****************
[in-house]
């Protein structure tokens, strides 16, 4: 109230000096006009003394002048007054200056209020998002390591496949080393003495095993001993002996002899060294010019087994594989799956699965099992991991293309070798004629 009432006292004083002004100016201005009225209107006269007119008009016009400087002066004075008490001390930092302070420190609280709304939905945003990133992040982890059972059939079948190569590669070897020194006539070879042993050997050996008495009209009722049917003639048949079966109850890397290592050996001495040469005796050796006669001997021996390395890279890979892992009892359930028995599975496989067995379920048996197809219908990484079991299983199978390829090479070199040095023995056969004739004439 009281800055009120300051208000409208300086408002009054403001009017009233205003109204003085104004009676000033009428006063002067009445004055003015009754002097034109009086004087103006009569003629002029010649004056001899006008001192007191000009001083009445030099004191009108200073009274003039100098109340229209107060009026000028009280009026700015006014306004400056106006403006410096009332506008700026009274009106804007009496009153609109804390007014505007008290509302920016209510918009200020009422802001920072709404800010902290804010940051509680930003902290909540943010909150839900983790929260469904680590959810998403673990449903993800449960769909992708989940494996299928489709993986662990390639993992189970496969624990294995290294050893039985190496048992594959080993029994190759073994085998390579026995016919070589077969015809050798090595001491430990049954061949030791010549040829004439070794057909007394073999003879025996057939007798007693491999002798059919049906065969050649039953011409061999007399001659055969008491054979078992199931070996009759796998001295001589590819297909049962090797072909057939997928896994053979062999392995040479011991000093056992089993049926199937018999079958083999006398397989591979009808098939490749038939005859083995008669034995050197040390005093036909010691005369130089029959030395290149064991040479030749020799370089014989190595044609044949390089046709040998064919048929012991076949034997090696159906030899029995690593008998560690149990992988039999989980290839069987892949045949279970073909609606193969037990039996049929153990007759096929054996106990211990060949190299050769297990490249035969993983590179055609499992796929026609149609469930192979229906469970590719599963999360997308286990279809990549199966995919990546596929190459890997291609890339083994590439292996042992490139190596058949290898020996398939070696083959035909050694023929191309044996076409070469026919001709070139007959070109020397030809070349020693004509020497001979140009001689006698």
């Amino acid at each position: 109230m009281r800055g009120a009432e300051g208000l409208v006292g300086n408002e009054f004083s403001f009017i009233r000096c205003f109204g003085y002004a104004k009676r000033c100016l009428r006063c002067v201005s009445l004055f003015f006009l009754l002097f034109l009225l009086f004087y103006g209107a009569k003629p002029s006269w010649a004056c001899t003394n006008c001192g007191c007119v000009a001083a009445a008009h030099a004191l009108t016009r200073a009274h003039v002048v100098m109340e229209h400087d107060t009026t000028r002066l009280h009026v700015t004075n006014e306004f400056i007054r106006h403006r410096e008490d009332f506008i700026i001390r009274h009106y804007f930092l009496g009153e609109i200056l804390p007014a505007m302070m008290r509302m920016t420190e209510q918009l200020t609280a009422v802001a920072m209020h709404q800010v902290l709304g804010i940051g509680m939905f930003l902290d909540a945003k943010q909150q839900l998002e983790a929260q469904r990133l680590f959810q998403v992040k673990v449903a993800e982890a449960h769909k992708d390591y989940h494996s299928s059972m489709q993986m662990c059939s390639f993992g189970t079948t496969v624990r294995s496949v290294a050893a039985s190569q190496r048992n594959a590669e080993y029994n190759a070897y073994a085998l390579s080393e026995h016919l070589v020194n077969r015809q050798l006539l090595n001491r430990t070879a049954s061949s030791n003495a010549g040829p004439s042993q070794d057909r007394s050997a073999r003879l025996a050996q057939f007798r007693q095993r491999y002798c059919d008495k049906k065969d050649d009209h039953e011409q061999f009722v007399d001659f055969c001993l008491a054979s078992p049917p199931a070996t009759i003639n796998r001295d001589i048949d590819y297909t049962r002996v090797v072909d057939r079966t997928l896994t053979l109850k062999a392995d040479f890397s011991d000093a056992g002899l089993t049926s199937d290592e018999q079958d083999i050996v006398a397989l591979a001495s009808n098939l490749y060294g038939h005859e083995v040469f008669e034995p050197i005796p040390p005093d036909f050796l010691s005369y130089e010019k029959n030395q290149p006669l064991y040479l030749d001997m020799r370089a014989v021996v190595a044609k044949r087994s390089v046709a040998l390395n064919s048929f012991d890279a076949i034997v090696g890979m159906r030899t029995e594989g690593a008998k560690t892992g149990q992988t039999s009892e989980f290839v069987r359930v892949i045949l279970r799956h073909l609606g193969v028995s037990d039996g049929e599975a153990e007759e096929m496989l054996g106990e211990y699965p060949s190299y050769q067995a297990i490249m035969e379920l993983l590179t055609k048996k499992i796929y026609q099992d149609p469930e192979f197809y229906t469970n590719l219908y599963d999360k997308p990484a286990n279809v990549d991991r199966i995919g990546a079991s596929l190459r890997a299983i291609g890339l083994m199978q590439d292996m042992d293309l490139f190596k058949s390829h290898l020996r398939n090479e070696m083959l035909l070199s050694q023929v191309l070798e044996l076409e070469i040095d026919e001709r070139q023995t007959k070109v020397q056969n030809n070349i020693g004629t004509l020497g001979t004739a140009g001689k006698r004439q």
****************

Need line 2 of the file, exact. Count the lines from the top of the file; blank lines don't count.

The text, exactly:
């Protein structure tokens, strides 16, 4: 109230000096006009003394002048007054200056209020998002390591496949080393003495095993001993002996002899060294010019087994594989799956699965099992991991293309070798004629 009432006292004083002004100016201005009225209107006269007119008009016009400087002066004075008490001390930092302070420190609280709304939905945003990133992040982890059972059939079948190569590669070897020194006539070879042993050997050996008495009209009722049917003639048949079966109850890397290592050996001495040469005796050796006669001997021996390395890279890979892992009892359930028995599975496989067995379920048996197809219908990484079991299983199978390829090479070199040095023995056969004739004439 009281800055009120300051208000409208300086408002009054403001009017009233205003109204003085104004009676000033009428006063002067009445004055003015009754002097034109009086004087103006009569003629002029010649004056001899006008001192007191000009001083009445030099004191009108200073009274003039100098109340229209107060009026000028009280009026700015006014306004400056106006403006410096009332506008700026009274009106804007009496009153609109804390007014505007008290509302920016209510918009200020009422802001920072709404800010902290804010940051509680930003902290909540943010909150839900983790929260469904680590959810998403673990449903993800449960769909992708989940494996299928489709993986662990390639993992189970496969624990294995290294050893039985190496048992594959080993029994190759073994085998390579026995016919070589077969015809050798090595001491430990049954061949030791010549040829004439070794057909007394073999003879025996057939007798007693491999002798059919049906065969050649039953011409061999007399001659055969008491054979078992199931070996009759796998001295001589590819297909049962090797072909057939997928896994053979062999392995040479011991000093056992089993049926199937018999079958083999006398397989591979009808098939490749038939005859083995008669034995050197040390005093036909010691005369130089029959030395290149064991040479030749020799370089014989190595044609044949390089046709040998064919048929012991076949034997090696159906030899029995690593008998560690149990992988039999989980290839069987892949045949279970073909609606193969037990039996049929153990007759096929054996106990211990060949190299050769297990490249035969993983590179055609499992796929026609149609469930192979229906469970590719599963999360997308286990279809990549199966995919990546596929190459890997291609890339083994590439292996042992490139190596058949290898020996398939070696083959035909050694023929191309044996076409070469026919001709070139007959070109020397030809070349020693004509020497001979140009001689006698």